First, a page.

As part of the Spectrum Culture staff I was recently asked to vote in the site's half-year best albums poll. Head here to read the results. And below find my contribution to the feature, a capsule review of Beach House's new record, Bloom.
Beach House - Bloom (Sub Pop)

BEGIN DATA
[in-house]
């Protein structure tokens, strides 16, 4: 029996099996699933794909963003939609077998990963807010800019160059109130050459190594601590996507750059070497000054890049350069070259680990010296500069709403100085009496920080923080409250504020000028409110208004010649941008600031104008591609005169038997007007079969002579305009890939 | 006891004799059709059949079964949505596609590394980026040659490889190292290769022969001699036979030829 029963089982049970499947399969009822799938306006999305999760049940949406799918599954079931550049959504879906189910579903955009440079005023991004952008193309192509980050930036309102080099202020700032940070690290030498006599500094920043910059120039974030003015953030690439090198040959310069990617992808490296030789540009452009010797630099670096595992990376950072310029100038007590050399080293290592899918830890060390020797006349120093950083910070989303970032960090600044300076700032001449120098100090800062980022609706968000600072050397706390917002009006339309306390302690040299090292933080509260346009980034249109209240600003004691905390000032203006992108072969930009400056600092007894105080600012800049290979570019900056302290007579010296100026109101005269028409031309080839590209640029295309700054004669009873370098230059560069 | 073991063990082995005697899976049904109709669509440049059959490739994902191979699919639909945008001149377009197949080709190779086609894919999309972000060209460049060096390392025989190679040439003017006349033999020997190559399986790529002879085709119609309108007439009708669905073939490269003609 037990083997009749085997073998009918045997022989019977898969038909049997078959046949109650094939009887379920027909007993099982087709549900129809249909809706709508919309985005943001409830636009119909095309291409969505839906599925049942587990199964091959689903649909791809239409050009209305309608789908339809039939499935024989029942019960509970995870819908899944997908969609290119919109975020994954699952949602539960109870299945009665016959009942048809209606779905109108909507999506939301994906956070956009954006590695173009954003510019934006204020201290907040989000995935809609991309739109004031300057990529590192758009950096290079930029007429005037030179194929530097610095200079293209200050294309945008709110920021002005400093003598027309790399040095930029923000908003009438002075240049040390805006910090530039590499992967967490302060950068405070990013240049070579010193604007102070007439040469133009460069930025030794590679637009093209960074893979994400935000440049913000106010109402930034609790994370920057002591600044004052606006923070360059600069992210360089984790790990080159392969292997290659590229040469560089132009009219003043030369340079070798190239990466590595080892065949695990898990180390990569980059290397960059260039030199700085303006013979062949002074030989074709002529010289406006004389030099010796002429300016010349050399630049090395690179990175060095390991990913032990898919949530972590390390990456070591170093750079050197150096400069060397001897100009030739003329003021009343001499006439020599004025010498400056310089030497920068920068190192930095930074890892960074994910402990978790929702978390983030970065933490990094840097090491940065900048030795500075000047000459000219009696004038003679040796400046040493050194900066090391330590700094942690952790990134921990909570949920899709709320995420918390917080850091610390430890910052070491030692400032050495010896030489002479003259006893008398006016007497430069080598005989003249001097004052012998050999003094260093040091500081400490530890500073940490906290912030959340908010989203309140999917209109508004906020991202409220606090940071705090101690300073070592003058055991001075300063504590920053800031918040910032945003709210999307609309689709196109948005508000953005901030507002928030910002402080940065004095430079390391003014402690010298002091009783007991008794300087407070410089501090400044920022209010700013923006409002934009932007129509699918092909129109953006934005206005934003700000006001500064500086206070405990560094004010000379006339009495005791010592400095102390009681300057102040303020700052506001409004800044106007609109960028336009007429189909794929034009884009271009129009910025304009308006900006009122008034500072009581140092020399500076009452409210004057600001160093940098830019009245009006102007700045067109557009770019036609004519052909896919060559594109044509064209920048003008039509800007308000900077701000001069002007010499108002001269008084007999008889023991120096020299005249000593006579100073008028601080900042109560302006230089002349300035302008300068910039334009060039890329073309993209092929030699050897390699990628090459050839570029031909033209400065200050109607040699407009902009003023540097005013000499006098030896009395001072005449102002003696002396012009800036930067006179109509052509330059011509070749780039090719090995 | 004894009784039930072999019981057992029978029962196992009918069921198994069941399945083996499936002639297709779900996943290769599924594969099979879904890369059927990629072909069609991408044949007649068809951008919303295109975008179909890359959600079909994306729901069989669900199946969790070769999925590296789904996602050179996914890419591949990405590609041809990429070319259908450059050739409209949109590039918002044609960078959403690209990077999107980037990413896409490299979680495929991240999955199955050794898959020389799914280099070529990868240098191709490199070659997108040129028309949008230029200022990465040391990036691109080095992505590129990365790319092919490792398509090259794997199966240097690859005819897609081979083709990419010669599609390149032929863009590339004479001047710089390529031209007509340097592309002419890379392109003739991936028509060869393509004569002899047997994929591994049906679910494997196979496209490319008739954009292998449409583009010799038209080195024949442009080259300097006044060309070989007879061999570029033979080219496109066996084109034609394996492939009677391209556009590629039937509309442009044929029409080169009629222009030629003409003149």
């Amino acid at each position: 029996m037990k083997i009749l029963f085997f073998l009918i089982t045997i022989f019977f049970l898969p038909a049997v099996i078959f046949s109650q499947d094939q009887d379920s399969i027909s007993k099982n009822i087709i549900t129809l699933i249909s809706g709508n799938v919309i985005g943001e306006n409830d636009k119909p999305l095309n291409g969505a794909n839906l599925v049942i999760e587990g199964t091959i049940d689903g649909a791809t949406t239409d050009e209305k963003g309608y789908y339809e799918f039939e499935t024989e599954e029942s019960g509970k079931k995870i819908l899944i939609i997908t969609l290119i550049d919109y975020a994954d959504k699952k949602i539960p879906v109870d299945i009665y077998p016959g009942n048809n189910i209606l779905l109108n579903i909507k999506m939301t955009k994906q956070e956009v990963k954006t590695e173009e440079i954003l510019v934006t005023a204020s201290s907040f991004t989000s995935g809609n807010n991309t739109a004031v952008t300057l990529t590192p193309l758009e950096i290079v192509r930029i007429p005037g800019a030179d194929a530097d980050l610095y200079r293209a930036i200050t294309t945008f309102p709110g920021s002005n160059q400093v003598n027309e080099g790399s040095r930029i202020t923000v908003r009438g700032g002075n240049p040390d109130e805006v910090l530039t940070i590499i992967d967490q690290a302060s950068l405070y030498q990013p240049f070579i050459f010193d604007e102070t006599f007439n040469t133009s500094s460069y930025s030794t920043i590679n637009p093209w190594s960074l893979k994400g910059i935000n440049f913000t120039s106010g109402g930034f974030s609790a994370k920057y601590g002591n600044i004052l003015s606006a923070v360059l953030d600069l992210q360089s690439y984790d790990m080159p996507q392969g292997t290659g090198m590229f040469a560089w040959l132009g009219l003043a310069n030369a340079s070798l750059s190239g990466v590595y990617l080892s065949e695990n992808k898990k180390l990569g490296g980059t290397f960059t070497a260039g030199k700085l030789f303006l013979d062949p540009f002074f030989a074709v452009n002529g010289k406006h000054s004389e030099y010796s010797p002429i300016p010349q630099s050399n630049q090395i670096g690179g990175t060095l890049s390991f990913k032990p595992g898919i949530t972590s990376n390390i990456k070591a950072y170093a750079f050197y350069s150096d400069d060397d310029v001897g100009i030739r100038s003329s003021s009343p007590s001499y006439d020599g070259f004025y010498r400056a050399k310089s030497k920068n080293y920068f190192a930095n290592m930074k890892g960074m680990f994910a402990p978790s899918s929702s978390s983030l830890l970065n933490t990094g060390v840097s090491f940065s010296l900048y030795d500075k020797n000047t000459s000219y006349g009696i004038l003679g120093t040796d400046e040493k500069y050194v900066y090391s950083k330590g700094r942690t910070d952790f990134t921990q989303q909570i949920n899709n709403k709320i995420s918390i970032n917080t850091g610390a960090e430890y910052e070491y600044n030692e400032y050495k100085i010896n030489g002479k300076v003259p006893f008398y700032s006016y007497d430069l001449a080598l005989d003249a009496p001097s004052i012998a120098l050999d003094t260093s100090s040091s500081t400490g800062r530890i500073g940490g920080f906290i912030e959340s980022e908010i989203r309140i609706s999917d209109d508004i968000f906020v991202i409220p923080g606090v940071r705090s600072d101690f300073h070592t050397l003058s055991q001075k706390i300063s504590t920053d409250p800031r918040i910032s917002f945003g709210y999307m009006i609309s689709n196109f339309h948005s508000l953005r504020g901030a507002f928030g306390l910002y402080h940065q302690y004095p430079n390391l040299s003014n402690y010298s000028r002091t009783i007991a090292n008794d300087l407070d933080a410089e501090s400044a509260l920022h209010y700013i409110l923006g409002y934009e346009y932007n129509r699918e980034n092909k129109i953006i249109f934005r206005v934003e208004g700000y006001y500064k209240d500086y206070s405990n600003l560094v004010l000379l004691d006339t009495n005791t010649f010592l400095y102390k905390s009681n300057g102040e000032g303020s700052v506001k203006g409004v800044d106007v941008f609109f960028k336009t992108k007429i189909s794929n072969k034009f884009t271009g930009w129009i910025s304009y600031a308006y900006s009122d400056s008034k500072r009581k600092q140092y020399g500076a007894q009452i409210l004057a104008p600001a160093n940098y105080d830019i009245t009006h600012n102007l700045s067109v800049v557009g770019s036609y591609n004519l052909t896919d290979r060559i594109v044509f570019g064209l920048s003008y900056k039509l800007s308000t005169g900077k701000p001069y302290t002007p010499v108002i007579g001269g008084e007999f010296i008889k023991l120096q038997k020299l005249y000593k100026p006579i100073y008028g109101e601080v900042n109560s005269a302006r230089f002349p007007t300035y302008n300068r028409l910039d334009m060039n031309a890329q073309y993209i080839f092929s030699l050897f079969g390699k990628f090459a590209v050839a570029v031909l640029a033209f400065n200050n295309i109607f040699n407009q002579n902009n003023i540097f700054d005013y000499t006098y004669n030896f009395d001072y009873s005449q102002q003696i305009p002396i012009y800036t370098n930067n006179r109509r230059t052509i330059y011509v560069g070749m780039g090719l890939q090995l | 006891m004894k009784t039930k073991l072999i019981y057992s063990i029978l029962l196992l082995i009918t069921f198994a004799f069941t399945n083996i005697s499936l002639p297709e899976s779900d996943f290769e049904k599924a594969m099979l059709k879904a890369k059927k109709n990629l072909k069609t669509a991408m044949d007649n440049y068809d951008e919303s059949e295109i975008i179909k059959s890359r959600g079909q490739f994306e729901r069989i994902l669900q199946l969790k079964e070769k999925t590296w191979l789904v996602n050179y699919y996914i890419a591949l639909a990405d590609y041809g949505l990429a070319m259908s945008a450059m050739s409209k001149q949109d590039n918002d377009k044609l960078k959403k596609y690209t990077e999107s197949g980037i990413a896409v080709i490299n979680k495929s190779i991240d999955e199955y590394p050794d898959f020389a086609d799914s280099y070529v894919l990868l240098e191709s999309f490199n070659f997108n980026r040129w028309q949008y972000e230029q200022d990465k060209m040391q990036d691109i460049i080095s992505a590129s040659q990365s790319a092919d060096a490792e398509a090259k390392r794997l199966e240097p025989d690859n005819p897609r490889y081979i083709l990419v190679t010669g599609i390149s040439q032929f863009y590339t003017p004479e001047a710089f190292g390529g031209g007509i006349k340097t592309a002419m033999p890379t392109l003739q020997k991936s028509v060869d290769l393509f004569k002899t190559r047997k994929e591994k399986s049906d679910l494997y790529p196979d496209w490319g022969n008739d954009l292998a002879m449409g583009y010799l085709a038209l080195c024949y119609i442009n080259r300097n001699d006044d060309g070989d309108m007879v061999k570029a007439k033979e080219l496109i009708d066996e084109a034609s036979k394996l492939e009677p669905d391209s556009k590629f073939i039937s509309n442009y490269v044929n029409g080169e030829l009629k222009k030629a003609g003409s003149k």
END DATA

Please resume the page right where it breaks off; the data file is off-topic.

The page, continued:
On the page, Beach House’s artistic evolution can read as incremental, even imperceptible—there’s only so many ways one can verbally dress up a rather elemental mix of slide guitar sustain, keyboard ambiance, and skipping, mostly synthetic percussion. In execution, however, the amount of ground the duo of Victoria Legrand and Alex Scally have covered over the last half-decade is vast, the hazy, earthbound horizon’s conjured by their self-titled debut seemingly galaxies away from the robust, celestial starbursts emanating from the tactile surfaces of Bloom, their fourth and best album thus far. It isn’t simply a matter of increased production value—though the widescreen expanse of Bloom does swallow the homemade dioramas of their early work whole—but also in confidence and songwriting acumen. Legrand and Scally have always possessed an uncanny ability to summon organic, sepia-toned hues by simply engaging in an instrumental dialog, but they’ve grown increasingly assured in their melodic and thematic engagement in the process, resulting in three dimensional landscapes of a sort most dream-pop bands never directly traverse, their heads either lost in the clouds or their eyes so firmly fixed on their shoes to ever notice the opportunity. Overflowing with richly textured detail—from the hypnotizing opening keyboard volley of “Myth” to majestic wordless refrain of “Lazuli” to the locked groove climax of “Irene”—Bloom captures Beach House at their creative peak, perfecting a formula that is once and for all without peer. [SC]